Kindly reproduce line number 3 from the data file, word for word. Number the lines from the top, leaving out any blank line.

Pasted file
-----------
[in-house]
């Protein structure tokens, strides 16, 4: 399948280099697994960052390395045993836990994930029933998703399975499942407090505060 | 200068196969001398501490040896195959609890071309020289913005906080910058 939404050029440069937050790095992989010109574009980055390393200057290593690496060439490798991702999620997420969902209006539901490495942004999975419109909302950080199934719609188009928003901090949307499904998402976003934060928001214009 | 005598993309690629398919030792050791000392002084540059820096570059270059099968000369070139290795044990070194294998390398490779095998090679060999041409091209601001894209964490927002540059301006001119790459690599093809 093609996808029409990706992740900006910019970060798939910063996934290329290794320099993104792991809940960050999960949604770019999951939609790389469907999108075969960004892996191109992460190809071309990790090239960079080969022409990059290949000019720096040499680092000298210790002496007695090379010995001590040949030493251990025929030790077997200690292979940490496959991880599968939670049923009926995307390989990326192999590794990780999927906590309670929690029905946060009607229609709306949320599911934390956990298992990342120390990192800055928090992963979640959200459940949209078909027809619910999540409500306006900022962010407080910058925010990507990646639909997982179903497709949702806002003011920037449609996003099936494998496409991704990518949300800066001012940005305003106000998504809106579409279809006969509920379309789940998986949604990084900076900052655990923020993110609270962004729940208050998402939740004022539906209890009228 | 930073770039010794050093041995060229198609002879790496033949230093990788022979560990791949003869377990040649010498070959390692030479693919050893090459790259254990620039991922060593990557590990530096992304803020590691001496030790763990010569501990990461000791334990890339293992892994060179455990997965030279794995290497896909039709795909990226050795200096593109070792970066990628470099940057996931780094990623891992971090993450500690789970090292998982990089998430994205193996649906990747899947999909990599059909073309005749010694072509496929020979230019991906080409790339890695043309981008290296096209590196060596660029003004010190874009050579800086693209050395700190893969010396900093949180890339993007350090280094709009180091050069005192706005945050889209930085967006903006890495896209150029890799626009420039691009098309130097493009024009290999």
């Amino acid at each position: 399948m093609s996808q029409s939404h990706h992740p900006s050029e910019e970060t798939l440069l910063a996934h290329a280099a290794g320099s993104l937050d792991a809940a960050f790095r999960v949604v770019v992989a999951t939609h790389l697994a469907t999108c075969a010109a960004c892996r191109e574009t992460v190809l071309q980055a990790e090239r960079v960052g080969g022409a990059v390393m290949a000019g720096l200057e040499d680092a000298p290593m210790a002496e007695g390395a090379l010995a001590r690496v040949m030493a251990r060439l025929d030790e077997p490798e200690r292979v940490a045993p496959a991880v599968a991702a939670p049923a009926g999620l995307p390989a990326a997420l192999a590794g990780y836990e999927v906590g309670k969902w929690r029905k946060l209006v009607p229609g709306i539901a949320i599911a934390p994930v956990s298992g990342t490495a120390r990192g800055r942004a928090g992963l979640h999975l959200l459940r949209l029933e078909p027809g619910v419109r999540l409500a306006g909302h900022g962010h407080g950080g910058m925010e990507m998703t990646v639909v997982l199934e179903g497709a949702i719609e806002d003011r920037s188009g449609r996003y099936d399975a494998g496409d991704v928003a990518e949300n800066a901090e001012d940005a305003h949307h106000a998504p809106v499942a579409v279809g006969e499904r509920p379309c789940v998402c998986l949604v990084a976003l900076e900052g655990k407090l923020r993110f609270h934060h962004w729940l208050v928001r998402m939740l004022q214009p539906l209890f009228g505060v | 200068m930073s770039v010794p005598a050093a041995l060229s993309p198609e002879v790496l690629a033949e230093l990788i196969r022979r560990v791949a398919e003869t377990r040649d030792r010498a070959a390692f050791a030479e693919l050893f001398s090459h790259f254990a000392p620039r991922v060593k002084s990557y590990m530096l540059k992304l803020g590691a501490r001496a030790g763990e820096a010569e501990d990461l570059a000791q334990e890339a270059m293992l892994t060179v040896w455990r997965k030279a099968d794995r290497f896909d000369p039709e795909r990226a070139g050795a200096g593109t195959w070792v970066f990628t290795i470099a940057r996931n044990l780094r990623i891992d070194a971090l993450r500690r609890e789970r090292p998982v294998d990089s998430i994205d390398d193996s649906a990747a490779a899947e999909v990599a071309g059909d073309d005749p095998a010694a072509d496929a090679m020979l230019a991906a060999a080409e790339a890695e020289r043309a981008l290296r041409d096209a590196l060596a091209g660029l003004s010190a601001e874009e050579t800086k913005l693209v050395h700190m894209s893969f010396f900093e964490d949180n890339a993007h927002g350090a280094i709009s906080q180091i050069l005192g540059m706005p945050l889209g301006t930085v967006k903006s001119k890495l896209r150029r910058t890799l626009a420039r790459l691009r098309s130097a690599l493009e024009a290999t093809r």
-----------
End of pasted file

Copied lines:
């Amino acid at each position: 399948m093609s996808q029409s939404h990706h992740p900006s050029e910019e970060t798939l440069l910063a996934h290329a280099a290794g320099s993104l937050d792991a809940a960050f790095r999960v949604v770019v992989a999951t939609h790389l697994a469907t999108c075969a010109a960004c892996r191109e574009t992460v190809l071309q980055a990790e090239r960079v960052g080969g022409a990059v390393m290949a000019g720096l200057e040499d680092a000298p290593m210790a002496e007695g390395a090379l010995a001590r690496v040949m030493a251990r060439l025929d030790e077997p490798e200690r292979v940490a045993p496959a991880v599968a991702a939670p049923a009926g999620l995307p390989a990326a997420l192999a590794g990780y836990e999927v906590g309670k969902w929690r029905k946060l209006v009607p229609g709306i539901a949320i599911a934390p994930v956990s298992g990342t490495a120390r990192g800055r942004a928090g992963l979640h999975l959200l459940r949209l029933e078909p027809g619910v419109r999540l409500a306006g909302h900022g962010h407080g950080g910058m925010e990507m998703t990646v639909v997982l199934e179903g497709a949702i719609e806002d003011r920037s188009g449609r996003y099936d399975a494998g496409d991704v928003a990518e949300n800066a901090e001012d940005a305003h949307h106000a998504p809106v499942a579409v279809g006969e499904r509920p379309c789940v998402c998986l949604v990084a976003l900076e900052g655990k407090l923020r993110f609270h934060h962004w729940l208050v928001r998402m939740l004022q214009p539906l209890f009228g505060v | 200068m930073s770039v010794p005598a050093a041995l060229s993309p198609e002879v790496l690629a033949e230093l990788i196969r022979r560990v791949a398919e003869t377990r040649d030792r010498a070959a390692f050791a030479e693919l050893f001398s090459h790259f254990a000392p620039r991922v060593k002084s990557y590990m530096l540059k992304l803020g590691a501490r001496a030790g763990e820096a010569e501990d990461l570059a000791q334990e890339a270059m293992l892994t060179v040896w455990r997965k030279a099968d794995r290497f896909d000369p039709e795909r990226a070139g050795a200096g593109t195959w070792v970066f990628t290795i470099a940057r996931n044990l780094r990623i891992d070194a971090l993450r500690r609890e789970r090292p998982v294998d990089s998430i994205d390398d193996s649906a990747a490779a899947e999909v990599a071309g059909d073309d005749p095998a010694a072509d496929a090679m020979l230019a991906a060999a080409e790339a890695e020289r043309a981008l290296r041409d096209a590196l060596a091209g660029l003004s010190a601001e874009e050579t800086k913005l693209v050395h700190m894209s893969f010396f900093e964490d949180n890339a993007h927002g350090a280094i709009s906080q180091i050069l005192g540059m706005p945050l889209g301006t930085v967006k903006s001119k890495l896209r150029r910058t890799l626009a420039r790459l691009r098309s130097a690599l493009e024009a290999t093809r």